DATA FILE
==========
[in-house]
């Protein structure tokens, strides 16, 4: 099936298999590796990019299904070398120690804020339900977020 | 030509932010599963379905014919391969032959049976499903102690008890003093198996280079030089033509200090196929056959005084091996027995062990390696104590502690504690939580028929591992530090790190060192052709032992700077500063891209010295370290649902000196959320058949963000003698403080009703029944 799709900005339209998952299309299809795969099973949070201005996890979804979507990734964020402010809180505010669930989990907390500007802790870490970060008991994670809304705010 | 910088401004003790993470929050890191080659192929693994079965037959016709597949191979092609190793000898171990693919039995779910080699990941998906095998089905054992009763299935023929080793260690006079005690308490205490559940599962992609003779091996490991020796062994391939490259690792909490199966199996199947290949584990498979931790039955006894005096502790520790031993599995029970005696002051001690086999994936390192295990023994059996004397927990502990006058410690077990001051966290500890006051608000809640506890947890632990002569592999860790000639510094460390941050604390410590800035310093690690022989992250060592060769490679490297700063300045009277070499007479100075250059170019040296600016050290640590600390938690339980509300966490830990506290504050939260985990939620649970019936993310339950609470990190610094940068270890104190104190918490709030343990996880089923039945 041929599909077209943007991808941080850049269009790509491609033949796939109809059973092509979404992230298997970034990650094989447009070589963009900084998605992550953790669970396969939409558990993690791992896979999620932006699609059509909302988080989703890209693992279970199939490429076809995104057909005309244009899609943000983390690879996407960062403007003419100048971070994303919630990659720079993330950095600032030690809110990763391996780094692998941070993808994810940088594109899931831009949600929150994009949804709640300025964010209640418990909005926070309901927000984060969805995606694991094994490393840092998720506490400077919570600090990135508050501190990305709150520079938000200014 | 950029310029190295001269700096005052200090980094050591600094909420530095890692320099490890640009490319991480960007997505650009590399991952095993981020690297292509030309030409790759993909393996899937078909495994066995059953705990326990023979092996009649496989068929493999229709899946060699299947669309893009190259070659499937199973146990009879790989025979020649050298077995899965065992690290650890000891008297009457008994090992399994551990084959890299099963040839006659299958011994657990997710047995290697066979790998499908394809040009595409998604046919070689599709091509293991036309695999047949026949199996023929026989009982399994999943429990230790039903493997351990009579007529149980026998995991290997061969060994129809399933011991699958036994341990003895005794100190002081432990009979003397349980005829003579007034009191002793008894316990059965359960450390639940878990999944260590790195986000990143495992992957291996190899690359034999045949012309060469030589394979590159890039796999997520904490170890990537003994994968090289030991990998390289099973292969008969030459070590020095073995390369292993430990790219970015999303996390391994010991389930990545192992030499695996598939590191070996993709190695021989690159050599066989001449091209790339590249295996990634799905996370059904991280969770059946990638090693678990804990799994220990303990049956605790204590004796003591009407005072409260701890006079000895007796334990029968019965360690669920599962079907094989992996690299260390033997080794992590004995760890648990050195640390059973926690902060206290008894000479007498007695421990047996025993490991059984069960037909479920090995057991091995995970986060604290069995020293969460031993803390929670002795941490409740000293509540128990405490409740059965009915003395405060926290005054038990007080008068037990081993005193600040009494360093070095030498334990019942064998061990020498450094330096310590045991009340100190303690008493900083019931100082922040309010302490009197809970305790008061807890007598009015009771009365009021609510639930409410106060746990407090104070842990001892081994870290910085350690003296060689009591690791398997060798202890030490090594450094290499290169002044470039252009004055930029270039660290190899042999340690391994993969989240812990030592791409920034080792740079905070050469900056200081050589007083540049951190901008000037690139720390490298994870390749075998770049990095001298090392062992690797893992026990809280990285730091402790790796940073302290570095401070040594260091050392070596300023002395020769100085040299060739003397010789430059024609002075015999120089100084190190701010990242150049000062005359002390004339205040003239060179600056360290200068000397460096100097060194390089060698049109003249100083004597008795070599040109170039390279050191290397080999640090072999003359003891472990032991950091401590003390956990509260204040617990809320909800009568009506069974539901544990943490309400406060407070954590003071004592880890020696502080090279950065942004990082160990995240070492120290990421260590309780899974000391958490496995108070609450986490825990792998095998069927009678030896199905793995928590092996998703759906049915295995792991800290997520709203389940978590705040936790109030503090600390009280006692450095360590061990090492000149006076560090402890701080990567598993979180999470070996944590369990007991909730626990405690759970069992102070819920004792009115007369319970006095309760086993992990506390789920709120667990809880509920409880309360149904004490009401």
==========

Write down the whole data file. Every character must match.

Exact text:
[in-house]
């Protein structure tokens, strides 16, 4: 099936298999590796990019299904070398120690804020339900977020 | 030509932010599963379905014919391969032959049976499903102690008890003093198996280079030089033509200090196929056959005084091996027995062990390696104590502690504690939580028929591992530090790190060192052709032992700077500063891209010295370290649902000196959320058949963000003698403080009703029944 799709900005339209998952299309299809795969099973949070201005996890979804979507990734964020402010809180505010669930989990907390500007802790870490970060008991994670809304705010 | 910088401004003790993470929050890191080659192929693994079965037959016709597949191979092609190793000898171990693919039995779910080699990941998906095998089905054992009763299935023929080793260690006079005690308490205490559940599962992609003779091996490991020796062994391939490259690792909490199966199996199947290949584990498979931790039955006894005096502790520790031993599995029970005696002051001690086999994936390192295990023994059996004397927990502990006058410690077990001051966290500890006051608000809640506890947890632990002569592999860790000639510094460390941050604390410590800035310093690690022989992250060592060769490679490297700063300045009277070499007479100075250059170019040296600016050290640590600390938690339980509300966490830990506290504050939260985990939620649970019936993310339950609470990190610094940068270890104190104190918490709030343990996880089923039945 041929599909077209943007991808941080850049269009790509491609033949796939109809059973092509979404992230298997970034990650094989447009070589963009900084998605992550953790669970396969939409558990993690791992896979999620932006699609059509909302988080989703890209693992279970199939490429076809995104057909005309244009899609943000983390690879996407960062403007003419100048971070994303919630990659720079993330950095600032030690809110990763391996780094692998941070993808994810940088594109899931831009949600929150994009949804709640300025964010209640418990909005926070309901927000984060969805995606694991094994490393840092998720506490400077919570600090990135508050501190990305709150520079938000200014 | 950029310029190295001269700096005052200090980094050591600094909420530095890692320099490890640009490319991480960007997505650009590399991952095993981020690297292509030309030409790759993909393996899937078909495994066995059953705990326990023979092996009649496989068929493999229709899946060699299947669309893009190259070659499937199973146990009879790989025979020649050298077995899965065992690290650890000891008297009457008994090992399994551990084959890299099963040839006659299958011994657990997710047995290697066979790998499908394809040009595409998604046919070689599709091509293991036309695999047949026949199996023929026989009982399994999943429990230790039903493997351990009579007529149980026998995991290997061969060994129809399933011991699958036994341990003895005794100190002081432990009979003397349980005829003579007034009191002793008894316990059965359960450390639940878990999944260590790195986000990143495992992957291996190899690359034999045949012309060469030589394979590159890039796999997520904490170890990537003994994968090289030991990998390289099973292969008969030459070590020095073995390369292993430990790219970015999303996390391994010991389930990545192992030499695996598939590191070996993709190695021989690159050599066989001449091209790339590249295996990634799905996370059904991280969770059946990638090693678990804990799994220990303990049956605790204590004796003591009407005072409260701890006079000895007796334990029968019965360690669920599962079907094989992996690299260390033997080794992590004995760890648990050195640390059973926690902060206290008894000479007498007695421990047996025993490991059984069960037909479920090995057991091995995970986060604290069995020293969460031993803390929670002795941490409740000293509540128990405490409740059965009915003395405060926290005054038990007080008068037990081993005193600040009494360093070095030498334990019942064998061990020498450094330096310590045991009340100190303690008493900083019931100082922040309010302490009197809970305790008061807890007598009015009771009365009021609510639930409410106060746990407090104070842990001892081994870290910085350690003296060689009591690791398997060798202890030490090594450094290499290169002044470039252009004055930029270039660290190899042999340690391994993969989240812990030592791409920034080792740079905070050469900056200081050589007083540049951190901008000037690139720390490298994870390749075998770049990095001298090392062992690797893992026990809280990285730091402790790796940073302290570095401070040594260091050392070596300023002395020769100085040299060739003397010789430059024609002075015999120089100084190190701010990242150049000062005359002390004339205040003239060179600056360290200068000397460096100097060194390089060698049109003249100083004597008795070599040109170039390279050191290397080999640090072999003359003891472990032991950091401590003390956990509260204040617990809320909800009568009506069974539901544990943490309400406060407070954590003071004592880890020696502080090279950065942004990082160990995240070492120290990421260590309780899974000391958490496995108070609450986490825990792998095998069927009678030896199905793995928590092996998703759906049915295995792991800290997520709203389940978590705040936790109030503090600390009280006692450095360590061990090492000149006076560090402890701080990567598993979180999470070996944590369990007991909730626990405690759970069992102070819920004792009115007369319970006095309760086993992990506390789920709120667990809880509920409880309360149904004490009401």